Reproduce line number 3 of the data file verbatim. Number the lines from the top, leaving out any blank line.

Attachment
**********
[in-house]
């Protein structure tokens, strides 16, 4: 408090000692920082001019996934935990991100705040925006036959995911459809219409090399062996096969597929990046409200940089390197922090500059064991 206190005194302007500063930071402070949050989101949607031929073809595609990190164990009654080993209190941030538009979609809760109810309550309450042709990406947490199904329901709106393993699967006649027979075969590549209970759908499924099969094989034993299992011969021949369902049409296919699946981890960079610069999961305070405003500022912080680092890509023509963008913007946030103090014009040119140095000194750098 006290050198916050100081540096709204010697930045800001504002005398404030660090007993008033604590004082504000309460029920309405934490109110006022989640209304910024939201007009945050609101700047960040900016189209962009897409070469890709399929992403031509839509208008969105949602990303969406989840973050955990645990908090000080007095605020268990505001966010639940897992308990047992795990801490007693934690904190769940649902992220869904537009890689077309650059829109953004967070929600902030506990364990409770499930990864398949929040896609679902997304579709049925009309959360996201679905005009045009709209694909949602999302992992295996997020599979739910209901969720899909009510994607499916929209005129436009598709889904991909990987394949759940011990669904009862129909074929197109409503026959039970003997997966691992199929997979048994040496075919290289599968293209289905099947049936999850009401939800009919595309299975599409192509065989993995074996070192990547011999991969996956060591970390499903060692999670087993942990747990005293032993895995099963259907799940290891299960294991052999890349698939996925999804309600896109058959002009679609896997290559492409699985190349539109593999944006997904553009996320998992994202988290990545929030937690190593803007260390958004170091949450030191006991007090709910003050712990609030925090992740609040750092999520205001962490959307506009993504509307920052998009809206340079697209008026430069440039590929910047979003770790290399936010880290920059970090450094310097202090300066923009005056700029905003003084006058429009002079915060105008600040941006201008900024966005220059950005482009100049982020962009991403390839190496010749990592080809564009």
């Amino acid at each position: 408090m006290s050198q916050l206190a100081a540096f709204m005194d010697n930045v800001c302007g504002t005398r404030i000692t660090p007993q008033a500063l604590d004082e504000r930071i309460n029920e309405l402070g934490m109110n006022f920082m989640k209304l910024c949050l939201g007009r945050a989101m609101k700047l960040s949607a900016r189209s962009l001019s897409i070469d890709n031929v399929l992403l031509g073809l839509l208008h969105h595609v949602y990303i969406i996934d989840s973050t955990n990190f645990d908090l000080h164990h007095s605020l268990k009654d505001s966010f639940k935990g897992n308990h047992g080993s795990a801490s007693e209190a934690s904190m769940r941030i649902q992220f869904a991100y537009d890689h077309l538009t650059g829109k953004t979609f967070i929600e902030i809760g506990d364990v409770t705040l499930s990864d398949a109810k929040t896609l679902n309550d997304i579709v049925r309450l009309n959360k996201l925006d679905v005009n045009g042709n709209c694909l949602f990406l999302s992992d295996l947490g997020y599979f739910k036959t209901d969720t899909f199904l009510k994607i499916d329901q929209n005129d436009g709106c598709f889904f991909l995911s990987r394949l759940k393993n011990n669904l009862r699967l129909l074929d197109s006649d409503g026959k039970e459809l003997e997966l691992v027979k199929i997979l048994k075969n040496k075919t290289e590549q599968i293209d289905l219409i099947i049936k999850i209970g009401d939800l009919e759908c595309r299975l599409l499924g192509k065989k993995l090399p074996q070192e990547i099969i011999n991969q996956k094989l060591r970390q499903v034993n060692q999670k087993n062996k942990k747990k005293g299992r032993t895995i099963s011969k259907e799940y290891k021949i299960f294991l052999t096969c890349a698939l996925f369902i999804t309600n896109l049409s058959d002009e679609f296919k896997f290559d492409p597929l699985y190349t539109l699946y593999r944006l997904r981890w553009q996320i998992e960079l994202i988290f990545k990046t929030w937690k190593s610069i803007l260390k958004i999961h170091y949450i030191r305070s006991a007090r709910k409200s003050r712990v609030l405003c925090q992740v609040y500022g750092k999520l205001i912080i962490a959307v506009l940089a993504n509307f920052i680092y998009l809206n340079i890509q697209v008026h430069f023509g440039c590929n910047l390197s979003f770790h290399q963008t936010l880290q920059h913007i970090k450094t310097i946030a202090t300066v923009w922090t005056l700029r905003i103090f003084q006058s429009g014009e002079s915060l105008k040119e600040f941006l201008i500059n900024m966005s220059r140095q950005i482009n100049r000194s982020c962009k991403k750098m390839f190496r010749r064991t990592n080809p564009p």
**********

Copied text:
């Amino acid at each position: 408090m006290s050198q916050l206190a100081a540096f709204m005194d010697n930045v800001c302007g504002t005398r404030i000692t660090p007993q008033a500063l604590d004082e504000r930071i309460n029920e309405l402070g934490m109110n006022f920082m989640k209304l910024c949050l939201g007009r945050a989101m609101k700047l960040s949607a900016r189209s962009l001019s897409i070469d890709n031929v399929l992403l031509g073809l839509l208008h969105h595609v949602y990303i969406i996934d989840s973050t955990n990190f645990d908090l000080h164990h007095s605020l268990k009654d505001s966010f639940k935990g897992n308990h047992g080993s795990a801490s007693e209190a934690s904190m769940r941030i649902q992220f869904a991100y537009d890689h077309l538009t650059g829109k953004t979609f967070i929600e902030i809760g506990d364990v409770t705040l499930s990864d398949a109810k929040t896609l679902n309550d997304i579709v049925r309450l009309n959360k996201l925006d679905v005009n045009g042709n709209c694909l949602f990406l999302s992992d295996l947490g997020y599979f739910k036959t209901d969720t899909f199904l009510k994607i499916d329901q929209n005129d436009g709106c598709f889904f991909l995911s990987r394949l759940k393993n011990n669904l009862r699967l129909l074929d197109s006649d409503g026959k039970e459809l003997e997966l691992v027979k199929i997979l048994k075969n040496k075919t290289e590549q599968i293209d289905l219409i099947i049936k999850i209970g009401d939800l009919e759908c595309r299975l599409l499924g192509k065989k993995l090399p074996q070192e990547i099969i011999n991969q996956k094989l060591r970390q499903v034993n060692q999670k087993n062996k942990k747990k005293g299992r032993t895995i099963s011969k259907e799940y290891k021949i299960f294991l052999t096969c890349a698939l996925f369902i999804t309600n896109l049409s058959d002009e679609f296919k896997f290559d492409p597929l699985y190349t539109l699946y593999r944006l997904r981890w553009q996320i998992e960079l994202i988290f990545k990046t929030w937690k190593s610069i803007l260390k958004i999961h170091y949450i030191r305070s006991a007090r709910k409200s003050r712990v609030l405003c925090q992740v609040y500022g750092k999520l205001i912080i962490a959307v506009l940089a993504n509307f920052i680092y998009l809206n340079i890509q697209v008026h430069f023509g440039c590929n910047l390197s979003f770790h290399q963008t936010l880290q920059h913007i970090k450094t310097i946030a202090t300066v923009w922090t005056l700029r905003i103090f003084q006058s429009g014009e002079s915060l105008k040119e600040f941006l201008i500059n900024m966005s220059r140095q950005i482009n100049r000194s982020c962009k991403k750098m390839f190496r010749r064991t990592n080809p564009p």